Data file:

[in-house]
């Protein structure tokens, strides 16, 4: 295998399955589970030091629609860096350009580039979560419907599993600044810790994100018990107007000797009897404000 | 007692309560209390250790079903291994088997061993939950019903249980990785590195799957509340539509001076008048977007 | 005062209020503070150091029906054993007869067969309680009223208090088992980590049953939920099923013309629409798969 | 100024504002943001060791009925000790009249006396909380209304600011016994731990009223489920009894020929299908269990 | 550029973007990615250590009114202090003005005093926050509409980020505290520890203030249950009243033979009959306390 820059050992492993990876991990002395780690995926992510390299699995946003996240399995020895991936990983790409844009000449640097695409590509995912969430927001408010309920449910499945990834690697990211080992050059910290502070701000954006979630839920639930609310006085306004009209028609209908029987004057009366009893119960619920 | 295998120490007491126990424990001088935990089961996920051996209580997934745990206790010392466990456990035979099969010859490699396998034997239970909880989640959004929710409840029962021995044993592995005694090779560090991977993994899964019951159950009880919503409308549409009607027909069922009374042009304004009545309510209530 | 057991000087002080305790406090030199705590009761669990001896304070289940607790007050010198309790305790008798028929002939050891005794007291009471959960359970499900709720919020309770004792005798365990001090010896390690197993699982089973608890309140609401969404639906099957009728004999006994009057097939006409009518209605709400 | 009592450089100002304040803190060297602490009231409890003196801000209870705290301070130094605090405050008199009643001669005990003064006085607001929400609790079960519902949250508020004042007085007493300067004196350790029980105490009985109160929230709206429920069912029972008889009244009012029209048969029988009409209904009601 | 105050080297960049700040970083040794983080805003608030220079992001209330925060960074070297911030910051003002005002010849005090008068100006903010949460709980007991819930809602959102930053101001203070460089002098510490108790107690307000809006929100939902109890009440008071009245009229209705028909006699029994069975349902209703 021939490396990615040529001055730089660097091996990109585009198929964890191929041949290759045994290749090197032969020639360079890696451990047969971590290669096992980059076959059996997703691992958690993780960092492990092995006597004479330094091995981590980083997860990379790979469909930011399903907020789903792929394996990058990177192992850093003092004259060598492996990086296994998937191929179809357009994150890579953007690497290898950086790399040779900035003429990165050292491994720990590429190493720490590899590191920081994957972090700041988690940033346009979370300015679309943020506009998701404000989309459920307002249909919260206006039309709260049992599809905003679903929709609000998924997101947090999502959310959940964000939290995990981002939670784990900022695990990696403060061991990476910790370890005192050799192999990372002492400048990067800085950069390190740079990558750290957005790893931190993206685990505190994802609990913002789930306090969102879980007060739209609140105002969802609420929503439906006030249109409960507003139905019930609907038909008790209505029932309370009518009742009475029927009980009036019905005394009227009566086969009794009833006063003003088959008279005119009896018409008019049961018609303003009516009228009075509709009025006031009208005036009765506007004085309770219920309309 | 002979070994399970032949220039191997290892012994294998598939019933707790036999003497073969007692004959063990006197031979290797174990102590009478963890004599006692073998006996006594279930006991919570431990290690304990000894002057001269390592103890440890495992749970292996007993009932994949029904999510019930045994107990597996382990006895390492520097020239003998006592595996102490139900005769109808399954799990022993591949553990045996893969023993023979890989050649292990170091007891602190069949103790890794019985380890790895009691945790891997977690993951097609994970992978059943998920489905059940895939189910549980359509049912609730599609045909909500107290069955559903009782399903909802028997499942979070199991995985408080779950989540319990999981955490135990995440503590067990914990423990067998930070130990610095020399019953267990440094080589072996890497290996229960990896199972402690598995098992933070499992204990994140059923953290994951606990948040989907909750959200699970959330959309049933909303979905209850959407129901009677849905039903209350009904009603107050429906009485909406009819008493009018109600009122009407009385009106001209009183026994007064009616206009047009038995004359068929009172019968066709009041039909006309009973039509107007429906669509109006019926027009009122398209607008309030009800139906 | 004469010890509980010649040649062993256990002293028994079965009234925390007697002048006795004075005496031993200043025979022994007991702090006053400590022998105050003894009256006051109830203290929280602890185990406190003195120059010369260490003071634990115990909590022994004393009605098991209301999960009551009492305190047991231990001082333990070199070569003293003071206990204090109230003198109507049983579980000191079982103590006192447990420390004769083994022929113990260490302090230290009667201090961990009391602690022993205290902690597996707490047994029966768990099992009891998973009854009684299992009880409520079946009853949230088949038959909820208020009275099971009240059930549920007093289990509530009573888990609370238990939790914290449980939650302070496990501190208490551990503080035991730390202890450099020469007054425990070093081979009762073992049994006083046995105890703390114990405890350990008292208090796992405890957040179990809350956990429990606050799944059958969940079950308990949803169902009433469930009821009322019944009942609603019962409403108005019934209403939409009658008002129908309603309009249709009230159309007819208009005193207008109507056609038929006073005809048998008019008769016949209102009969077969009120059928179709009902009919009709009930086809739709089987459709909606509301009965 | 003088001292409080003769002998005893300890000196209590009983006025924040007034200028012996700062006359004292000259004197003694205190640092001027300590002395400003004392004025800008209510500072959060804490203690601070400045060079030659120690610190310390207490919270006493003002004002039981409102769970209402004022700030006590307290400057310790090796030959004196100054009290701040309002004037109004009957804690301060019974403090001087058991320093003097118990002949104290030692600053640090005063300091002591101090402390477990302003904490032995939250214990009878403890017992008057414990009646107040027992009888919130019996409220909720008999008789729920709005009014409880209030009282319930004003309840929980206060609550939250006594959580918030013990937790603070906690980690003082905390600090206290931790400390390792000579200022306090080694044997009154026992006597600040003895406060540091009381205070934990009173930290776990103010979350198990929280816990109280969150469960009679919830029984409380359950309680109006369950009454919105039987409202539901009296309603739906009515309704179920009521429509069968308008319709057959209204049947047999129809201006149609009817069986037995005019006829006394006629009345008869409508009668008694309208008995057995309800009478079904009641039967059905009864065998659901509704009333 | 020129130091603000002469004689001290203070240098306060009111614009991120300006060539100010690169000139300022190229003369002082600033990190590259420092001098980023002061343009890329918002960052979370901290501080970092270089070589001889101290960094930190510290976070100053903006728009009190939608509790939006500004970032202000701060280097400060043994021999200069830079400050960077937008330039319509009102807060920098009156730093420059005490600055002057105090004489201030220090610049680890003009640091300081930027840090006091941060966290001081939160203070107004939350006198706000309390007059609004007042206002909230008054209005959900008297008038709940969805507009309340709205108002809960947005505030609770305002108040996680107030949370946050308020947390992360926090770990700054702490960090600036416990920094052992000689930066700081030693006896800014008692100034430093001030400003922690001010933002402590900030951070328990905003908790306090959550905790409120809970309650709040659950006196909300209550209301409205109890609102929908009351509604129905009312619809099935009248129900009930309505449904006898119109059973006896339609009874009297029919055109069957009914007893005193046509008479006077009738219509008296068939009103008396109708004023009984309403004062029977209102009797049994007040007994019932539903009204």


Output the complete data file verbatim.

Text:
[in-house]
């Protein structure tokens, strides 16, 4: 295998399955589970030091629609860096350009580039979560419907599993600044810790994100018990107007000797009897404000 | 007692309560209390250790079903291994088997061993939950019903249980990785590195799957509340539509001076008048977007 | 005062209020503070150091029906054993007869067969309680009223208090088992980590049953939920099923013309629409798969 | 100024504002943001060791009925000790009249006396909380209304600011016994731990009223489920009894020929299908269990 | 550029973007990615250590009114202090003005005093926050509409980020505290520890203030249950009243033979009959306390 820059050992492993990876991990002395780690995926992510390299699995946003996240399995020895991936990983790409844009000449640097695409590509995912969430927001408010309920449910499945990834690697990211080992050059910290502070701000954006979630839920639930609310006085306004009209028609209908029987004057009366009893119960619920 | 295998120490007491126990424990001088935990089961996920051996209580997934745990206790010392466990456990035979099969010859490699396998034997239970909880989640959004929710409840029962021995044993592995005694090779560090991977993994899964019951159950009880919503409308549409009607027909069922009374042009304004009545309510209530 | 057991000087002080305790406090030199705590009761669990001896304070289940607790007050010198309790305790008798028929002939050891005794007291009471959960359970499900709720919020309770004792005798365990001090010896390690197993699982089973608890309140609401969404639906099957009728004999006994009057097939006409009518209605709400 | 009592450089100002304040803190060297602490009231409890003196801000209870705290301070130094605090405050008199009643001669005990003064006085607001929400609790079960519902949250508020004042007085007493300067004196350790029980105490009985109160929230709206429920069912029972008889009244009012029209048969029988009409209904009601 | 105050080297960049700040970083040794983080805003608030220079992001209330925060960074070297911030910051003002005002010849005090008068100006903010949460709980007991819930809602959102930053101001203070460089002098510490108790107690307000809006929100939902109890009440008071009245009229209705028909006699029994069975349902209703 021939490396990615040529001055730089660097091996990109585009198929964890191929041949290759045994290749090197032969020639360079890696451990047969971590290669096992980059076959059996997703691992958690993780960092492990092995006597004479330094091995981590980083997860990379790979469909930011399903907020789903792929394996990058990177192992850093003092004259060598492996990086296994998937191929179809357009994150890579953007690497290898950086790399040779900035003429990165050292491994720990590429190493720490590899590191920081994957972090700041988690940033346009979370300015679309943020506009998701404000989309459920307002249909919260206006039309709260049992599809905003679903929709609000998924997101947090999502959310959940964000939290995990981002939670784990900022695990990696403060061991990476910790370890005192050799192999990372002492400048990067800085950069390190740079990558750290957005790893931190993206685990505190994802609990913002789930306090969102879980007060739209609140105002969802609420929503439906006030249109409960507003139905019930609907038909008790209505029932309370009518009742009475029927009980009036019905005394009227009566086969009794009833006063003003088959008279005119009896018409008019049961018609303003009516009228009075509709009025006031009208005036009765506007004085309770219920309309 | 002979070994399970032949220039191997290892012994294998598939019933707790036999003497073969007692004959063990006197031979290797174990102590009478963890004599006692073998006996006594279930006991919570431990290690304990000894002057001269390592103890440890495992749970292996007993009932994949029904999510019930045994107990597996382990006895390492520097020239003998006592595996102490139900005769109808399954799990022993591949553990045996893969023993023979890989050649292990170091007891602190069949103790890794019985380890790895009691945790891997977690993951097609994970992978059943998920489905059940895939189910549980359509049912609730599609045909909500107290069955559903009782399903909802028997499942979070199991995985408080779950989540319990999981955490135990995440503590067990914990423990067998930070130990610095020399019953267990440094080589072996890497290996229960990896199972402690598995098992933070499992204990994140059923953290994951606990948040989907909750959200699970959330959309049933909303979905209850959407129901009677849905039903209350009904009603107050429906009485909406009819008493009018109600009122009407009385009106001209009183026994007064009616206009047009038995004359068929009172019968066709009041039909006309009973039509107007429906669509109006019926027009009122398209607008309030009800139906 | 004469010890509980010649040649062993256990002293028994079965009234925390007697002048006795004075005496031993200043025979022994007991702090006053400590022998105050003894009256006051109830203290929280602890185990406190003195120059010369260490003071634990115990909590022994004393009605098991209301999960009551009492305190047991231990001082333990070199070569003293003071206990204090109230003198109507049983579980000191079982103590006192447990420390004769083994022929113990260490302090230290009667201090961990009391602690022993205290902690597996707490047994029966768990099992009891998973009854009684299992009880409520079946009853949230088949038959909820208020009275099971009240059930549920007093289990509530009573888990609370238990939790914290449980939650302070496990501190208490551990503080035991730390202890450099020469007054425990070093081979009762073992049994006083046995105890703390114990405890350990008292208090796992405890957040179990809350956990429990606050799944059958969940079950308990949803169902009433469930009821009322019944009942609603019962409403108005019934209403939409009658008002129908309603309009249709009230159309007819208009005193207008109507056609038929006073005809048998008019008769016949209102009969077969009120059928179709009902009919009709009930086809739709089987459709909606509301009965 | 003088001292409080003769002998005893300890000196209590009983006025924040007034200028012996700062006359004292000259004197003694205190640092001027300590002395400003004392004025800008209510500072959060804490203690601070400045060079030659120690610190310390207490919270006493003002004002039981409102769970209402004022700030006590307290400057310790090796030959004196100054009290701040309002004037109004009957804690301060019974403090001087058991320093003097118990002949104290030692600053640090005063300091002591101090402390477990302003904490032995939250214990009878403890017992008057414990009646107040027992009888919130019996409220909720008999008789729920709005009014409880209030009282319930004003309840929980206060609550939250006594959580918030013990937790603070906690980690003082905390600090206290931790400390390792000579200022306090080694044997009154026992006597600040003895406060540091009381205070934990009173930290776990103010979350198990929280816990109280969150469960009679919830029984409380359950309680109006369950009454919105039987409202539901009296309603739906009515309704179920009521429509069968308008319709057959209204049947047999129809201006149609009817069986037995005019006829006394006629009345008869409508009668008694309208008995057995309800009478079904009641039967059905009864065998659901509704009333 | 020129130091603000002469004689001290203070240098306060009111614009991120300006060539100010690169000139300022190229003369002082600033990190590259420092001098980023002061343009890329918002960052979370901290501080970092270089070589001889101290960094930190510290976070100053903006728009009190939608509790939006500004970032202000701060280097400060043994021999200069830079400050960077937008330039319509009102807060920098009156730093420059005490600055002057105090004489201030220090610049680890003009640091300081930027840090006091941060966290001081939160203070107004939350006198706000309390007059609004007042206002909230008054209005959900008297008038709940969805507009309340709205108002809960947005505030609770305002108040996680107030949370946050308020947390992360926090770990700054702490960090600036416990920094052992000689930066700081030693006896800014008692100034430093001030400003922690001010933002402590900030951070328990905003908790306090959550905790409120809970309650709040659950006196909300209550209301409205109890609102929908009351509604129905009312619809099935009248129900009930309505449904006898119109059973006896339609009874009297029919055109069957009914007893005193046509008479006077009738219509008296068939009103008396109708004023009984309403004062029977209102009797049994007040007994019932539903009204």